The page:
Obviously that is a bit of a generalization. Really, it means don’t force, standardize, or expect documentation. People will document things on their own, using the best ways available, when it becomes an obvious benefit. Ultimately, people are just asking each other for information, and remember that developers, like all humans, are incredibly lazy. How many times have you not bookmarked a document link someone sent you? How many times have you kept open an IM window because you don’t want to write the info down? This is natural. We are usually asking for help because we’re doing something unusual, outside of our day-to-day, and the truth is we don’t need this info that often. Documentation is not that useful when someone is learning something for the first time. It is more effective to learn from someone and the benefit of documentation is slight, especially when the documentation is not kept up to date.
All the wiki-cloud-collaborative-meta-web-editor software in the world isn’t going to change these facts. There is a barrier that even Google Docs, which I think is the easiest-to-use software for documentation available, cannot itself overcome.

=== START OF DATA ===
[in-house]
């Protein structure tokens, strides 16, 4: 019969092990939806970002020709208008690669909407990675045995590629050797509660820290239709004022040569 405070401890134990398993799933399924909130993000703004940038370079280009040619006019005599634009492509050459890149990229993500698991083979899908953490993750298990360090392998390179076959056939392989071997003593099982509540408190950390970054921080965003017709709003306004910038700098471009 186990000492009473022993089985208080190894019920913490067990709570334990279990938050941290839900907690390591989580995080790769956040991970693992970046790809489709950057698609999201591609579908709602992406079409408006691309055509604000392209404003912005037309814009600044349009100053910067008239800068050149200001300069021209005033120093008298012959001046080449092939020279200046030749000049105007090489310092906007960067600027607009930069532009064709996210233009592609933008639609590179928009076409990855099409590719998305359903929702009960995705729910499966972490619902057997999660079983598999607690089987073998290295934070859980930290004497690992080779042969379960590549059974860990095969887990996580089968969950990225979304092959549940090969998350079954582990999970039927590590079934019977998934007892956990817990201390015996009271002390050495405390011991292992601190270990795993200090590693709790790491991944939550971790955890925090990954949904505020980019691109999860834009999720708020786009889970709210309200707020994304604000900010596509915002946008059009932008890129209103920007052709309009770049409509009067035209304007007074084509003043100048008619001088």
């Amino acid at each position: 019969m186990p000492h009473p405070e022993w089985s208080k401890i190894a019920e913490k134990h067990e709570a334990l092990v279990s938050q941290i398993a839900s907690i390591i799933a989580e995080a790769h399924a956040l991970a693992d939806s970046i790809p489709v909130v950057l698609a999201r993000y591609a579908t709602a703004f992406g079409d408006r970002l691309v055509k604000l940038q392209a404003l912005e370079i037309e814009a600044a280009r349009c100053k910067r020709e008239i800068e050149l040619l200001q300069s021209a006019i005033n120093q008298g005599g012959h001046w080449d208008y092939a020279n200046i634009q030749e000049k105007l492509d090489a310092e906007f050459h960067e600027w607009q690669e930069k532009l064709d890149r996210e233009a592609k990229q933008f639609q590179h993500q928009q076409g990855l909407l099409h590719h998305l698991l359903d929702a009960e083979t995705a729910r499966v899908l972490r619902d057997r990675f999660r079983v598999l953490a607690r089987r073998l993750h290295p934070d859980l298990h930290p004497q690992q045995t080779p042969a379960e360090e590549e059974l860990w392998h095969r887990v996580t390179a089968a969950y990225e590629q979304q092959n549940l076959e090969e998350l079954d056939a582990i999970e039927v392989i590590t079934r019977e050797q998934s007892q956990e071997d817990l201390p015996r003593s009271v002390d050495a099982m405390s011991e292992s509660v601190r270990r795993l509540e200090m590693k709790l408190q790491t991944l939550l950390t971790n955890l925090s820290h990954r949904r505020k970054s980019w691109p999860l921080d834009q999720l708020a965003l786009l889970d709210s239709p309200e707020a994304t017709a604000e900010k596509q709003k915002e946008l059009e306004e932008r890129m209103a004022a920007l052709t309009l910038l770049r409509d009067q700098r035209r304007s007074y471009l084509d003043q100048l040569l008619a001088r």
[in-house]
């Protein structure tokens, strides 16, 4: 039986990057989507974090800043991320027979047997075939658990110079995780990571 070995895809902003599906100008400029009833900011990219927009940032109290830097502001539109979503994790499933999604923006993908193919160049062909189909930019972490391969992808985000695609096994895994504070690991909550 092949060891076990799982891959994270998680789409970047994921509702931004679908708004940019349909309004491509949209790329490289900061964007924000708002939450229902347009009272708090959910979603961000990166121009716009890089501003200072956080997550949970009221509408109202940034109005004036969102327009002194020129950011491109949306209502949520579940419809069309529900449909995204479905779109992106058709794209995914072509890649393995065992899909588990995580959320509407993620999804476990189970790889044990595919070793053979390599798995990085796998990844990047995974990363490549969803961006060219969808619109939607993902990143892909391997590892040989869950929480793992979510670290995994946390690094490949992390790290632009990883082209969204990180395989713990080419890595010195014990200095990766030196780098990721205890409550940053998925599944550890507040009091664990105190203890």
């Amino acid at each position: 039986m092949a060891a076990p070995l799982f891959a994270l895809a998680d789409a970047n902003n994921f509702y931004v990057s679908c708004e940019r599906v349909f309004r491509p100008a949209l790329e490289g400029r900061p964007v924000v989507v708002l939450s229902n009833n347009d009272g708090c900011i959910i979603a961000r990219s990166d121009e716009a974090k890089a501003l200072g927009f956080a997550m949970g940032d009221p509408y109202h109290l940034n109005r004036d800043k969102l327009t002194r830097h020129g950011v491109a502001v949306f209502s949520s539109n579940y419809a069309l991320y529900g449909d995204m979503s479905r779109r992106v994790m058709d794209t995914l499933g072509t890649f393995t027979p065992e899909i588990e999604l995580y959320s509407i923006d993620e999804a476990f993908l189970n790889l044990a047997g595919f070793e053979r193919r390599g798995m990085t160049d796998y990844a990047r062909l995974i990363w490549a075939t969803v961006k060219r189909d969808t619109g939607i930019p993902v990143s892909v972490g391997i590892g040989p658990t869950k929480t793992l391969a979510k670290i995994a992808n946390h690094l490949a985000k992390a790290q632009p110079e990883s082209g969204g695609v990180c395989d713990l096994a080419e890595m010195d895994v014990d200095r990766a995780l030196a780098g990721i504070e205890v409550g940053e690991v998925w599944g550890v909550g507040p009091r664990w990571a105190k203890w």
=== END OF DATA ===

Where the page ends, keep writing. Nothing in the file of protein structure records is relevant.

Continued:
So, like I was saying, doing nothing is probably fine, even for large projects. On small projects, communication is better. On large projects, things move much faster than the few foolhardy souls who are willing to document can keep up with. Things will get documented occasionally, and everyone will expect the inevitable, and who knows, maybe we’ll build our schedules to take this into account and we’ll build more intuitive systems, tools, and interfaces.
The one exception to this is for outsourcing, which I’ll touch on later, because the logic for an internal development team is inverted with outsourcers.
Solutions 2: Intense investment. Smart people make a serious effort.